Yahoo posts £69 million first-quarter loss
Technology giant Yahoo has posted a first-quarter loss of 99 million dollars (£69.2m) on the back of a sharp drop in net revenue, a figure that subtracts ad commissions from total turnover.
Yahoo's net revenue fell 18% from year-earlier period to 859 million dollars (£600m). It is the largest decline in Yahoo's quarterly net revenue since the company hired Marissa Mayer as its CEO nearly four years ago.
The company expects an even bigger net revenue drop of 20% in the quarter ending in June.
Yahoo's first-quarter loss compares to a 21 million-dollar (£14.6m) profit last year. A big chunk of the loss stemmed from the cost of shedding about 1,000 workers during the quarter, a cut that chopped the company's workforce to 9,400 employees as of March.
That purge was part of a cost-cutting plan drawn up by Ms Mayer that includes closing some of the unprofitable services started up under her reign.
Investors, however, are much more focused on whether the company is going to sell the bulk of its operations or not.
The Sunnyvale, California, company announced two months ago that it was considering the sale of part or all of its internet business instead of sticking with Ms Mayer's cost-cutting plan.
In a review of the first-quarter results, Ms Mayer described the sales negotiations as a "top priority" and said the board was moving on an "aggressive calendar" to complete the process. She did not provide a specific timetable.
Her comments aimed to debunk reports that Yahoo's board is making only a half-hearted effort to attract bidders because she and the rest of the directors would prefer the company remains independent.
Verizon Communications has publicly said it is interested in buying Yahoo. It snapped up another fallen Internet star, AOL, for 4.4 billion dollars (£3bn) last year. The Daily Mail in London has also said it was considering a bid. Analysts believe private equity firms that specialise in buying and turning around troubled companies are interested.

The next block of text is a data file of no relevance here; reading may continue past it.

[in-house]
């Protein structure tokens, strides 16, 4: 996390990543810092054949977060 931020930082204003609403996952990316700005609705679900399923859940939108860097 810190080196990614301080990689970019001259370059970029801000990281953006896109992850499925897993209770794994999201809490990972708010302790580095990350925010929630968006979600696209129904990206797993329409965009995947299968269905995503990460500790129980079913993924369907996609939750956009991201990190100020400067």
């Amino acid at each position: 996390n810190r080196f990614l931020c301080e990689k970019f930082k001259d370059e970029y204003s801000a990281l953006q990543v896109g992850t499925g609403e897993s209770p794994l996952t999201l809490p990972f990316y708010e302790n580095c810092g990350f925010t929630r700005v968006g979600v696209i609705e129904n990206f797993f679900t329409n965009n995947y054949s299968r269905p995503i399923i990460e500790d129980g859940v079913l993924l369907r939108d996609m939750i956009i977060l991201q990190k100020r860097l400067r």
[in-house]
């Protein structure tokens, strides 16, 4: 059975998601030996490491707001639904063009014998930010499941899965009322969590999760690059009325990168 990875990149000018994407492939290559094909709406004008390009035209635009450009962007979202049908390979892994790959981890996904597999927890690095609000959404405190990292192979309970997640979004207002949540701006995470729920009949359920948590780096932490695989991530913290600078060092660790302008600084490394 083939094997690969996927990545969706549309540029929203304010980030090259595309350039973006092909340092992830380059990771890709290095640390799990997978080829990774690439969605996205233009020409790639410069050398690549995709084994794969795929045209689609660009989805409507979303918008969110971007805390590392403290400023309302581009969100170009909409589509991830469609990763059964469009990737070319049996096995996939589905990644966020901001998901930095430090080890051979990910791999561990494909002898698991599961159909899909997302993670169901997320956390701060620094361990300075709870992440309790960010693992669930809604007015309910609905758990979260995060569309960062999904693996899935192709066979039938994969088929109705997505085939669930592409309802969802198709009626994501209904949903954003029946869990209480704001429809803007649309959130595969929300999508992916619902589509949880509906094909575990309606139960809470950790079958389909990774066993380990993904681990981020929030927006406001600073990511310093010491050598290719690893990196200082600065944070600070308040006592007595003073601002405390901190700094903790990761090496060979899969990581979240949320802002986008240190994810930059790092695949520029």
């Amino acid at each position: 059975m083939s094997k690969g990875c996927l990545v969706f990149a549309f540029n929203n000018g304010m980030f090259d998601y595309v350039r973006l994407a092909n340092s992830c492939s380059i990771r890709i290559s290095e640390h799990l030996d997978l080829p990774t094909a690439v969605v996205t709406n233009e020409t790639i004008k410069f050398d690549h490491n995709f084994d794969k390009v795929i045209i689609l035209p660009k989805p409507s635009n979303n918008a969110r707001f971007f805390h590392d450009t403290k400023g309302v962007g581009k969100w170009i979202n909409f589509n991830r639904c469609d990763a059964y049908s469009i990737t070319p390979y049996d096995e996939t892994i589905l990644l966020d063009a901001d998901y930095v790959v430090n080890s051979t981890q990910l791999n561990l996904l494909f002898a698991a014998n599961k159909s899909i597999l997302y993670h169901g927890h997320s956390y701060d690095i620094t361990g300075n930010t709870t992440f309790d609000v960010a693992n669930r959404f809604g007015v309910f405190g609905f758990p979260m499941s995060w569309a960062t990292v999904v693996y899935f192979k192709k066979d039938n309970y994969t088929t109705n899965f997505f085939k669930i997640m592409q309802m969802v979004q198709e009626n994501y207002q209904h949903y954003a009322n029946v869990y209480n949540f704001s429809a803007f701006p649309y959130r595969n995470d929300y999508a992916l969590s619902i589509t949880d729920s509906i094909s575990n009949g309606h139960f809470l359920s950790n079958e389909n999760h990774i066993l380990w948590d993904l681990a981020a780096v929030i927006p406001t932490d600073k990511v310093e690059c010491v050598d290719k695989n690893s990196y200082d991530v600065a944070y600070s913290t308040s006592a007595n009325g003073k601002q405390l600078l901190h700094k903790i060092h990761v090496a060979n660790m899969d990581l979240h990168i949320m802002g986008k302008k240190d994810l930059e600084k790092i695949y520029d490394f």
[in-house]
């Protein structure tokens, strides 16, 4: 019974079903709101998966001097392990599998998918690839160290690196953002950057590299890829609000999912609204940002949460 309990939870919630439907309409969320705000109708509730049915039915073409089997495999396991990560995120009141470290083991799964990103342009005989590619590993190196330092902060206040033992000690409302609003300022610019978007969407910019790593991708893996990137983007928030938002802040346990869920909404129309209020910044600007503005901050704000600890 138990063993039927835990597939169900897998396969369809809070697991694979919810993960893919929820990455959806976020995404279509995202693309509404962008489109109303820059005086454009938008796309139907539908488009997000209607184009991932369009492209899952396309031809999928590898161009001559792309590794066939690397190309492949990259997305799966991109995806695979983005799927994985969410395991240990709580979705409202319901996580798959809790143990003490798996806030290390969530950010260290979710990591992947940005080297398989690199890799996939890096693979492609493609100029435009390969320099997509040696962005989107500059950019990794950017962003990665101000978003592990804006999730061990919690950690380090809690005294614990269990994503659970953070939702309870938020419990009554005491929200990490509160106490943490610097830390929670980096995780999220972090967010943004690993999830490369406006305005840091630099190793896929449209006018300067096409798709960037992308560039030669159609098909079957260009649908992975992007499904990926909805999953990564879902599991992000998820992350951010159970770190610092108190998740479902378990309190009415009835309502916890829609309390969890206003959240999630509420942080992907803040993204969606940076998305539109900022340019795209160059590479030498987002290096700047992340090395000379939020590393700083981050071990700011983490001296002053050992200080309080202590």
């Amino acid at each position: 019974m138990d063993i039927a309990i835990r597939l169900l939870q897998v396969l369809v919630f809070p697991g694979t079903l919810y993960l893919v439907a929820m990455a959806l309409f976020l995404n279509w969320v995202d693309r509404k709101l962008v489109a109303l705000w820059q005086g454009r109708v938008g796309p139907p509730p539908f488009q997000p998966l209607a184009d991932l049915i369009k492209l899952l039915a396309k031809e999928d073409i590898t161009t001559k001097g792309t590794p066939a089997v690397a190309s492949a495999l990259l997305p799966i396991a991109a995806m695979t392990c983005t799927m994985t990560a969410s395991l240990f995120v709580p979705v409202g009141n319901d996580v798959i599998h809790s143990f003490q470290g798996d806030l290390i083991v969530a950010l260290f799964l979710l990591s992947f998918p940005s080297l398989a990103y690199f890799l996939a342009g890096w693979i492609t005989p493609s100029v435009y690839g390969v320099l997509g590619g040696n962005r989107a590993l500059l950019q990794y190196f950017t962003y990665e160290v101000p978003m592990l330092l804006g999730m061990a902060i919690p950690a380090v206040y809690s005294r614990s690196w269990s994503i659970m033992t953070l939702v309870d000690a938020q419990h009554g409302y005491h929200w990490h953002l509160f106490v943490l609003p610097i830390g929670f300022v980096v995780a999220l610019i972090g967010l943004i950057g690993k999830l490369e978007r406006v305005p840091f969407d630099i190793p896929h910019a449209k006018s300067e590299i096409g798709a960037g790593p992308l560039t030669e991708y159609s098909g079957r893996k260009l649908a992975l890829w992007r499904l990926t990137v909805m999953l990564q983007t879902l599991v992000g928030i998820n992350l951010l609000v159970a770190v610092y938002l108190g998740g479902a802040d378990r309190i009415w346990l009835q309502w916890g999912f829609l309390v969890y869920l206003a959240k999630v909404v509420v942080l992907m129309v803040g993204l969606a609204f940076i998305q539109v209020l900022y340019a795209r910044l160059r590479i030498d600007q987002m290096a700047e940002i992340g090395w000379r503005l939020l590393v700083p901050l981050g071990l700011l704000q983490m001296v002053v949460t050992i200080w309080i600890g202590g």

Estimates on the value of Yahoo's internet operations have ranged from 4-10 billion dollars. Properties on the block include Yahoo's widely used email service, digital advertising tools and its still popular finance and sports sites.
Backing Ms Mayer following the flop of her previous turnaround efforts would only alienate investors further, said Mizuho Securities analyst Neil Doshi.
"They have lost a lot of credibility," he said.
Yahoo's stock has rallied over the past two month amid expectations that it will divest its internet operations. That would leave Yahoo as a holding company with valuable stakes in China's e-commerce leader, Alibaba Group, and Yahoo Japan.
Yahoo shares gained 47 cents to 36.80 dollars in Tuesday's extended trading.
Ms Mayer and the rest of Yahoo's board could be ousted if the company does not sell and its financial results continue to worsen. Activist investor Starboard Value has nominated a slate of candidates to replace Yahoo's nine-member board in an election at the company's annual meeting, which may be held in late June.
In an interview on CNBC, Starboard CEO Jeffrey Smith said he was trying to negotiate a settlement that would give his hedge fund several seats on Yahoo's board ahead of the annual meeting.
If there is not a settlement, Mr Smith said he was prepared to lead a mutiny so an entirely new board could "pick up the pieces".